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Short-term toxicity to aquatic invertebrates

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Reference
Endpoint:
short-term toxicity to aquatic invertebrates
Type of information:
read-across from supporting substance (structural analogue or surrogate)
Adequacy of study:
weight of evidence
Justification for type of information:
1. HYPOTHESIS FOR THE ANALOGUE APPROACH
- Read-across hypothesis: "Different compounds have the same type of effect(s)"

2. SOURCE AND TARGET CHEMICAL(S) (INCLUDING INFORMATION ON PURITY AND IMPURITIES)
- Target chemical: 2-Propenoic acid, homopolymer (purity ≥ 99.0%) = UVCB substance composed of acrylic acid monomers (Mw = 72 g/mol) and 2-carboxyethyl acrylate oligomers (average Mw = 208.8 g/mol)
- Source chemical: Acrylic acid = monoconstituent substance composed of acrylic acid monomers (Mw = 72 g/mol)

3. ANALOGUE APPROACH JUSTIFICATION
- Common structure: the constituents of the target and source chemicals share identical functional groups (i.e. one terminal carboxylic acid group and one terminal vinyl group) and only differ in the presence/absence of one or several -CH2-CH2-COO- pattern(s) in their structural backbones. This pattern being introduced as a result of (poly)addition reactions, it is only present in the polymerized units of acrylic acid (average number of -CH2-CH2-COO- patterns per vinyl group: < 3) and is absent from the monomer units.
- Common physico-chemical/fate properties: the target and source chemicals are both hydrophylic substances (log Pow < 1) with a high solubility in water and a low volatility (VP < 5 hPa). Both substances have a low potential for bioaccumulation in living organisms (log Pow < 4) and a low potential for persistence in environmental compartments (rapidly degradable).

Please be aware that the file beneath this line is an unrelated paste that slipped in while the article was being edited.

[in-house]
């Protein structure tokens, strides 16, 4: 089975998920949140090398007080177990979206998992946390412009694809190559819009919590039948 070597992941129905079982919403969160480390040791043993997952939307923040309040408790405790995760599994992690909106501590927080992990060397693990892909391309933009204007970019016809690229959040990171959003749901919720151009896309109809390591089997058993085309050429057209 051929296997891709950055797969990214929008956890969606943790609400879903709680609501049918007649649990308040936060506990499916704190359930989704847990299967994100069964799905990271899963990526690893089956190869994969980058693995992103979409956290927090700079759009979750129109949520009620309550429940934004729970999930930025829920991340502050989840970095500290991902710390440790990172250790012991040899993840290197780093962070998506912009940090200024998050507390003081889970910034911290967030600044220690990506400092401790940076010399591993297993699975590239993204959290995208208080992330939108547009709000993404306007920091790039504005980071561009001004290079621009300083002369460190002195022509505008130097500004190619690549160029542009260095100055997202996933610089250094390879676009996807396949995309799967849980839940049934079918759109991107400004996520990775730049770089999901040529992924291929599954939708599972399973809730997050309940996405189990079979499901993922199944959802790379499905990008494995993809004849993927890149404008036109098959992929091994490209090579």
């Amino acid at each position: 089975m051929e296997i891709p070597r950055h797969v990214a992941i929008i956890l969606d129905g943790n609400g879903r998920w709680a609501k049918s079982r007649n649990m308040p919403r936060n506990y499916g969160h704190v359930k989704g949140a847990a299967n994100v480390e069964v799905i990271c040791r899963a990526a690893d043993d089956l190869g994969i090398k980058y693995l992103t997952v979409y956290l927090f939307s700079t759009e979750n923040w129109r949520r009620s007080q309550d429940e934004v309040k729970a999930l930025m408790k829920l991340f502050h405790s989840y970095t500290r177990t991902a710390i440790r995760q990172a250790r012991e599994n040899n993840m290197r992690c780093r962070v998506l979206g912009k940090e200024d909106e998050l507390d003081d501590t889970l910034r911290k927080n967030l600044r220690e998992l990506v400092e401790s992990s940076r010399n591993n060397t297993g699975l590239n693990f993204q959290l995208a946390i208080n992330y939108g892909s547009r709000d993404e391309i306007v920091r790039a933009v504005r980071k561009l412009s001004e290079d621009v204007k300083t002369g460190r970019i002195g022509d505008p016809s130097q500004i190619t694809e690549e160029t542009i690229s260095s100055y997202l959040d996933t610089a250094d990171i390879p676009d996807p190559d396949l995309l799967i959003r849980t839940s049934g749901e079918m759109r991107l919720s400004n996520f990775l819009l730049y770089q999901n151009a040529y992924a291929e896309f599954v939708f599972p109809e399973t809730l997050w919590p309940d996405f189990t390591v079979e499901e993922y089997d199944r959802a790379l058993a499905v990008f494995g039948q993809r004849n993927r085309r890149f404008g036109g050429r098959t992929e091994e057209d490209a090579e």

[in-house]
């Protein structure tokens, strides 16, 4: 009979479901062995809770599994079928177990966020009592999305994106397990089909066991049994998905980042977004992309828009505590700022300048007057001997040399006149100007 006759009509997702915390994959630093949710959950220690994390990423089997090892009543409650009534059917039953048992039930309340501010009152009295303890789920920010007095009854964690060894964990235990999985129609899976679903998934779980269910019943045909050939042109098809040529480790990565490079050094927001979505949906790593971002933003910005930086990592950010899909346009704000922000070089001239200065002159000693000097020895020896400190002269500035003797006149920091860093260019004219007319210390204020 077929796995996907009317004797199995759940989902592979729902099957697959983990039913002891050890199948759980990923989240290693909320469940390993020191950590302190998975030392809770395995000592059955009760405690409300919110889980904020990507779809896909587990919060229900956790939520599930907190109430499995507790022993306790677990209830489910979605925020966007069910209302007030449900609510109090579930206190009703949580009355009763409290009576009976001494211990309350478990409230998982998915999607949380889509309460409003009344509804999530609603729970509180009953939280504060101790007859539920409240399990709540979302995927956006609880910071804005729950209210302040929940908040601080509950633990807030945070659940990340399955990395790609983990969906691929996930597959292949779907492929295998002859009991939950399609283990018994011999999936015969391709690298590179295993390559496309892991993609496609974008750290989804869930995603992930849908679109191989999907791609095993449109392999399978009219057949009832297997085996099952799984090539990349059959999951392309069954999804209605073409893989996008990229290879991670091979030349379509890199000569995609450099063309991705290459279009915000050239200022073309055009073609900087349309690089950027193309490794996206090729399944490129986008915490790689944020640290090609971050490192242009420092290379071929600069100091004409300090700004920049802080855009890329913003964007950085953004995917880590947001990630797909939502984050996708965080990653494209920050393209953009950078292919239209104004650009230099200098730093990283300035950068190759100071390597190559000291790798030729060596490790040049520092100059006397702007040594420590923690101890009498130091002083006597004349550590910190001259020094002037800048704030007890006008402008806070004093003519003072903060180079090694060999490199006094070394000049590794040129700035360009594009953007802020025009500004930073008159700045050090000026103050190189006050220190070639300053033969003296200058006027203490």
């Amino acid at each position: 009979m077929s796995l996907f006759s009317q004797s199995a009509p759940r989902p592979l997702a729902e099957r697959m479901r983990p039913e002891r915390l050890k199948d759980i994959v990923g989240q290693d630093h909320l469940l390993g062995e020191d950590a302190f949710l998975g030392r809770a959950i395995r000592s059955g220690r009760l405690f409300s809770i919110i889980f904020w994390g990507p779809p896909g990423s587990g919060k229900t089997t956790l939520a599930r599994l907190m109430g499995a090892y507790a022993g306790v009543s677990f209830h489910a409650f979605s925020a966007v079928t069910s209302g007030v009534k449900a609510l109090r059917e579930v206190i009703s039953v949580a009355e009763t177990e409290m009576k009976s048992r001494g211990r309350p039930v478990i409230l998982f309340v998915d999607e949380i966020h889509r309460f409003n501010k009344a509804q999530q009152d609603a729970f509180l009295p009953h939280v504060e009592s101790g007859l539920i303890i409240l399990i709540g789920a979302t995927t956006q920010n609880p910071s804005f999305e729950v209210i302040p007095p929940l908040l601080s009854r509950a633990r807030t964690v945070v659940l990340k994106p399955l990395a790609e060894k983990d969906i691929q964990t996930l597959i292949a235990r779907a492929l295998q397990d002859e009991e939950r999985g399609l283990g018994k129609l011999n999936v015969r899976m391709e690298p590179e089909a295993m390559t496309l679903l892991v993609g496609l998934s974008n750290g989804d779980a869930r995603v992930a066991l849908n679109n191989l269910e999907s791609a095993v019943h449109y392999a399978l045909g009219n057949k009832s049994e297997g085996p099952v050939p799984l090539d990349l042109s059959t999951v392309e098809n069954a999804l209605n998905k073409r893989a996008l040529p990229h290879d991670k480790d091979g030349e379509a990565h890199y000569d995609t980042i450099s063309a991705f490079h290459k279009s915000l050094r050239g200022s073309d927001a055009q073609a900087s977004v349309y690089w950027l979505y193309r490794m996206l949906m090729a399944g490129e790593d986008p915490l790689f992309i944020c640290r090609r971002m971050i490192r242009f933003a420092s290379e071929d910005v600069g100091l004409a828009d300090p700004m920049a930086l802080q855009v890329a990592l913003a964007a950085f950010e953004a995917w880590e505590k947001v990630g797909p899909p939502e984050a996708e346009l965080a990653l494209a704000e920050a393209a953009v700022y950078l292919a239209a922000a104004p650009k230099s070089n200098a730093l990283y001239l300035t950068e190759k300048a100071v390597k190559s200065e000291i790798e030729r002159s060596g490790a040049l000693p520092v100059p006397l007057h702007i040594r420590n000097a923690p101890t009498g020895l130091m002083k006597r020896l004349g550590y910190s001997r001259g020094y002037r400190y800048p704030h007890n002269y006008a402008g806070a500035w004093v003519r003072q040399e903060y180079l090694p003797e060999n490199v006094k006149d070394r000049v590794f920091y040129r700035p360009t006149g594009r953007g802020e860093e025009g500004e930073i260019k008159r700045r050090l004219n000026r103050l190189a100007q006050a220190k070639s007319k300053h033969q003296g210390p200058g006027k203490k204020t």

- Common mode of action: the toxic effects of the target and source chemicals are expected to result from their acidic character (carboxylic acid group) and from the reactivity of their double bond (vinyl group). As the polyaddition reactions lead only to an increase in the chain length/molecular weight without an increase in the number of reactive functional groups, the low molecular-weight polymerized units of acrylic acid (from the test item) are not expected to exert higher toxicity than the monomer units. As a result, the target chemical, although only partially composed of acrylic acid monomers, is considered at the very worst to be as toxic as the source substance.

Further information (including data matrix) is available in the attached read-across justification document.
Reason / purpose for cross-reference:
read-across source
Reason / purpose for cross-reference:
read-across source
Reason / purpose for cross-reference:
read-across source
Key result
Duration:
48 h
Dose descriptor:
EC50
Effect conc.:
47 - 95 mg/L
Basis for effect:
mobility
Remarks on result:
other: Daphnia magna (freshwater sp.)
Remarks:
read-across from acrylic acid
Key result
Duration:
96 h
Dose descriptor:
EC50
Effect conc.:
97 mg/L
Basis for effect:
mobility
Remarks on result:
other: Americamysis bahia (marine sp.)
Remarks:
read-across from acrylic acid
Conclusions:
Using a read-across approach, the REACH substance is expected to exhibit a 48-hour 50% effective concentration EC50 in the range >10-100 mg/L when exposed to freshwater invertebrate species; toxic effects are expected to be similar in marine invertebrate species.

Description of key information

As no data were available to characterize the acute toxicity of the REACH substance to freshwater invertebrate species, a read-across approach was followed to fill in the endpoint. The REACH substance is composed of polymerized units of acrylic acid (identified as "2-carboxyethyl acrylate oligomers") and residual monomers of acrylic acid. As the toxicity of acrylic acid derivates is not expected to increase with their increasing molecular weight, a worst-case analogy was made between the REACH substance and acrylic acid, the latter being considered as its most toxic constituent.

 

According to the data available on acrylic acid, the REACH substance is expected, by analogy, to exhibit a 48-hour 50% effective concentration EC50 in the range >10-100 mg/L when exposed to freshwater invertebrate species; toxic effects are expected to be similar in marine invertebrate species. The lowest EC50 value obtained with acrylic acid (i.e. 47 mg/L) was used, by analogy, for the environmental hazard assessment of the REACH substance.

Key value for chemical safety assessment

Fresh water invertebrates

Fresh water invertebrates
Effect concentration:
47 mg/L

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